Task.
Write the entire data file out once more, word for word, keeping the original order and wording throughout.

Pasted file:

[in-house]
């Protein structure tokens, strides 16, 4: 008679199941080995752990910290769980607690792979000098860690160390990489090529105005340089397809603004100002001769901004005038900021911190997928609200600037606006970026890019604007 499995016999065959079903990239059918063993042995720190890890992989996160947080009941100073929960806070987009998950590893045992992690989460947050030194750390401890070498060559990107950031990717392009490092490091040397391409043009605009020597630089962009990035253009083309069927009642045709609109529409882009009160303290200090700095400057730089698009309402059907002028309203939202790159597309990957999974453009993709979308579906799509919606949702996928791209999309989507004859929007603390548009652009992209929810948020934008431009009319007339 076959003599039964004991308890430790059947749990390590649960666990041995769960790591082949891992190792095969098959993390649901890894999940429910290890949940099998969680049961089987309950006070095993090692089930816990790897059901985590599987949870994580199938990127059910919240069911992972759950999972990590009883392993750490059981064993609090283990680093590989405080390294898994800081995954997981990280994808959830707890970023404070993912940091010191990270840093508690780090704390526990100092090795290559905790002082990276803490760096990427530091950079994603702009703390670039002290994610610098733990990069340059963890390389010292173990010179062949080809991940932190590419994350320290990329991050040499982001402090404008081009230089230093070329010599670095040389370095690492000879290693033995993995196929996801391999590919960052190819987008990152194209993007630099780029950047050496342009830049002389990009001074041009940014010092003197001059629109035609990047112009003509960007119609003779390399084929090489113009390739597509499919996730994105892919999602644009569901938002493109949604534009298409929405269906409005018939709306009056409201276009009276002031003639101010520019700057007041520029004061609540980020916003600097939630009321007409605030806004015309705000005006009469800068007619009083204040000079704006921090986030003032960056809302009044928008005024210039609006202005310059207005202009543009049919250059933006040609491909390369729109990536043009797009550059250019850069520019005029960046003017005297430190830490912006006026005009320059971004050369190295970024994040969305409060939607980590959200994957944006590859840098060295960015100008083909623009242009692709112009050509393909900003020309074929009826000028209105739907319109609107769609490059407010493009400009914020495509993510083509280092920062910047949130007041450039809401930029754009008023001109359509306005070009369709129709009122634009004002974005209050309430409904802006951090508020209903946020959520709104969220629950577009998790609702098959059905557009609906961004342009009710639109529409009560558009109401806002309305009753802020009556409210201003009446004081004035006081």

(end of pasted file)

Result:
[in-house]
């Protein structure tokens, strides 16, 4: 008679199941080995752990910290769980607690792979000098860690160390990489090529105005340089397809603004100002001769901004005038900021911190997928609200600037606006970026890019604007 499995016999065959079903990239059918063993042995720190890890992989996160947080009941100073929960806070987009998950590893045992992690989460947050030194750390401890070498060559990107950031990717392009490092490091040397391409043009605009020597630089962009990035253009083309069927009642045709609109529409882009009160303290200090700095400057730089698009309402059907002028309203939202790159597309990957999974453009993709979308579906799509919606949702996928791209999309989507004859929007603390548009652009992209929810948020934008431009009319007339 076959003599039964004991308890430790059947749990390590649960666990041995769960790591082949891992190792095969098959993390649901890894999940429910290890949940099998969680049961089987309950006070095993090692089930816990790897059901985590599987949870994580199938990127059910919240069911992972759950999972990590009883392993750490059981064993609090283990680093590989405080390294898994800081995954997981990280994808959830707890970023404070993912940091010191990270840093508690780090704390526990100092090795290559905790002082990276803490760096990427530091950079994603702009703390670039002290994610610098733990990069340059963890390389010292173990010179062949080809991940932190590419994350320290990329991050040499982001402090404008081009230089230093070329010599670095040389370095690492000879290693033995993995196929996801391999590919960052190819987008990152194209993007630099780029950047050496342009830049002389990009001074041009940014010092003197001059629109035609990047112009003509960007119609003779390399084929090489113009390739597509499919996730994105892919999602644009569901938002493109949604534009298409929405269906409005018939709306009056409201276009009276002031003639101010520019700057007041520029004061609540980020916003600097939630009321007409605030806004015309705000005006009469800068007619009083204040000079704006921090986030003032960056809302009044928008005024210039609006202005310059207005202009543009049919250059933006040609491909390369729109990536043009797009550059250019850069520019005029960046003017005297430190830490912006006026005009320059971004050369190295970024994040969305409060939607980590959200994957944006590859840098060295960015100008083909623009242009692709112009050509393909900003020309074929009826000028209105739907319109609107769609490059407010493009400009914020495509993510083509280092920062910047949130007041450039809401930029754009008023001109359509306005070009369709129709009122634009004002974005209050309430409904802006951090508020209903946020959520709104969220629950577009998790609702098959059905557009609906961004342009009710639109529409009560558009109401806002309305009753802020009556409210201003009446004081004035006081």